This proves to be the highlight of Winchell's professional career. After capturing attention as a serious commentator with his Nazi opposition, he then turns his sights to the threat of Communism. He aligns himself tragically with soon to be reviled Wisconsin Sen. Joseph McCarthy as his House Un-American Activities Committee ruthlessly seeks to root out suspected communists. What follows is a fairly predictable slide into television and the kind of vaudeville sideshow Winchell first found success in at the start of his career. His family begins to fall apart as well when his son commits suicide on Christmas 1968 and then his wife dies a year later. When Winchell himself dies of cancer in 1972 only one person attends his funeral. Roll credits.
While I appreciate this movie's intentions, it doesn't make a compelling case for Winchell's legacy. The list of admirable qualities assigned to Winchell by this movie are as follows (while my commentary is parenthetical):
- He invented new words to suit his own purposes, which some found objectionable, but others in the literary arts found exquisite. (I do think it's interesting that he warped the English language to suit his own needs.)
- He was one of the first writers anywhere to condemn Hitler and his anti-Jewish policies. (Hitler was not really that hard of a target to hit, though I appreciate his efforts.)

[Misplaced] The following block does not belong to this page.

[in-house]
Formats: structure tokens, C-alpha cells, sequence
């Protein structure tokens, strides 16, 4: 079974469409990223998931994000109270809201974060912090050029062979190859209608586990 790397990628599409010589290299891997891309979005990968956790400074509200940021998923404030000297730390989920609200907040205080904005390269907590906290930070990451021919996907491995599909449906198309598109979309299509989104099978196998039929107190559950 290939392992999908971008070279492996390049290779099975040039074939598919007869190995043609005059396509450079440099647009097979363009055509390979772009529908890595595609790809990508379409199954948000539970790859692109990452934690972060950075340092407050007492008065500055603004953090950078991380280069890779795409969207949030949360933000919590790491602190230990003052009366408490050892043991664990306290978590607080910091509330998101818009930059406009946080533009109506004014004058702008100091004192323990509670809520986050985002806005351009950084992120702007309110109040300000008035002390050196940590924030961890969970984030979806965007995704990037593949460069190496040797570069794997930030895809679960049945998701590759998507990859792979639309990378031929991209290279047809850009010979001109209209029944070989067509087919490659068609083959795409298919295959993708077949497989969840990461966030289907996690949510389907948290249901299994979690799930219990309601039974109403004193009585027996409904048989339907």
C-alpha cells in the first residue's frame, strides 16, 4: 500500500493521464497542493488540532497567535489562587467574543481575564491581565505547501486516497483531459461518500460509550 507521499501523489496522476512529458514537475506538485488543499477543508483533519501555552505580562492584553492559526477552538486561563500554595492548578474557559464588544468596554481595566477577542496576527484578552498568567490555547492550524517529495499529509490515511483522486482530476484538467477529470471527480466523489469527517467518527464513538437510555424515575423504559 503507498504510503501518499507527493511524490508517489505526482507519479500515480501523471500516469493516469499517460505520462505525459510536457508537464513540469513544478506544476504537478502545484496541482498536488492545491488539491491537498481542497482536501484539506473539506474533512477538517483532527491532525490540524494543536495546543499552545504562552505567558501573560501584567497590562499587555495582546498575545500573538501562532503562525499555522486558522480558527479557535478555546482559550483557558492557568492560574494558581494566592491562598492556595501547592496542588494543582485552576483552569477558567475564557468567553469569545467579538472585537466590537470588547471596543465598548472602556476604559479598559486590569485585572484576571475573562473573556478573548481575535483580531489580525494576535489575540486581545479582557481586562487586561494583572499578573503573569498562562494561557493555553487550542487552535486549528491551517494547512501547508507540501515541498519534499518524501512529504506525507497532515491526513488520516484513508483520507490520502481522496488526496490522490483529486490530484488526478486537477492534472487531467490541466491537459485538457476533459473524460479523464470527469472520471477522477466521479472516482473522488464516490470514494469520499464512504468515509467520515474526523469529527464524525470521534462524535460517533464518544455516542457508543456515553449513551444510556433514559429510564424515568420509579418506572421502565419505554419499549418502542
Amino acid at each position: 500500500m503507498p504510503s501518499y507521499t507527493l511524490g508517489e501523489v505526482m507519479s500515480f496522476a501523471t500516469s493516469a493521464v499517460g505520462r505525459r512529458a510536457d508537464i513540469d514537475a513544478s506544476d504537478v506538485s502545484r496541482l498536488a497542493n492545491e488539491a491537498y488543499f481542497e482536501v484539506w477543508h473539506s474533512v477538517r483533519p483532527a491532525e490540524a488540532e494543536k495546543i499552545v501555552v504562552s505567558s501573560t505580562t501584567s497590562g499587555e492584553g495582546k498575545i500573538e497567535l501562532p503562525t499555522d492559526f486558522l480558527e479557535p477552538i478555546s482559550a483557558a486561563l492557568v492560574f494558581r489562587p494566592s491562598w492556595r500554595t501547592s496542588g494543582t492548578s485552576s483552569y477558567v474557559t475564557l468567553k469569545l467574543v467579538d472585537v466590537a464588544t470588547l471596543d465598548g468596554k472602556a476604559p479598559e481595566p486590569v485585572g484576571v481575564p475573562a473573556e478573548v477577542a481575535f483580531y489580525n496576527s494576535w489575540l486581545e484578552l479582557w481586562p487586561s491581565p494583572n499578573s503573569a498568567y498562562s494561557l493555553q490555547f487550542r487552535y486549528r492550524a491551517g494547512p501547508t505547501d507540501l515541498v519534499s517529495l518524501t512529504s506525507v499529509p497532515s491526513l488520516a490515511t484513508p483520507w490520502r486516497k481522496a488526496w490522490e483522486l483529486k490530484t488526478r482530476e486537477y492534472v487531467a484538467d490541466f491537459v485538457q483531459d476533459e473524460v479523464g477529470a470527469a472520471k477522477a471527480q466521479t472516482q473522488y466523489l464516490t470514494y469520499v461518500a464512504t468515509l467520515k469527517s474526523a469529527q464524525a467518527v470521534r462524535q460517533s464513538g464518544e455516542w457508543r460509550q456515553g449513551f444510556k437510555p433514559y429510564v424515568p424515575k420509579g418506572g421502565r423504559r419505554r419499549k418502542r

- He communicated with the common man without talking down. (Even though the movie seems obsessed with glorifying the populist appeal of his sleazy tone, you only need to look at the current state of media to see the results.)
- He loved his country and fought during World War II. (I do respect his service.)
- He was a smooth talker and a snappy dresser. (Who doesn't like Stanley Tucci, right?)
For decades Winchell slung tawdry bullshit on his way to becoming the most famous columnist in America. He paid for information. He buried stories. He blackmailed people. And all the while he wasn't even writing most of what he became famous for.
Still, his contributions to the turn in public sentiment against Hitler, who called out Winchell by name as an enemy to a "new" Germany, and to the English language won't soon to be forgotten.
But ask yourself this: does that make up for us being forced to know who the Kardashians are?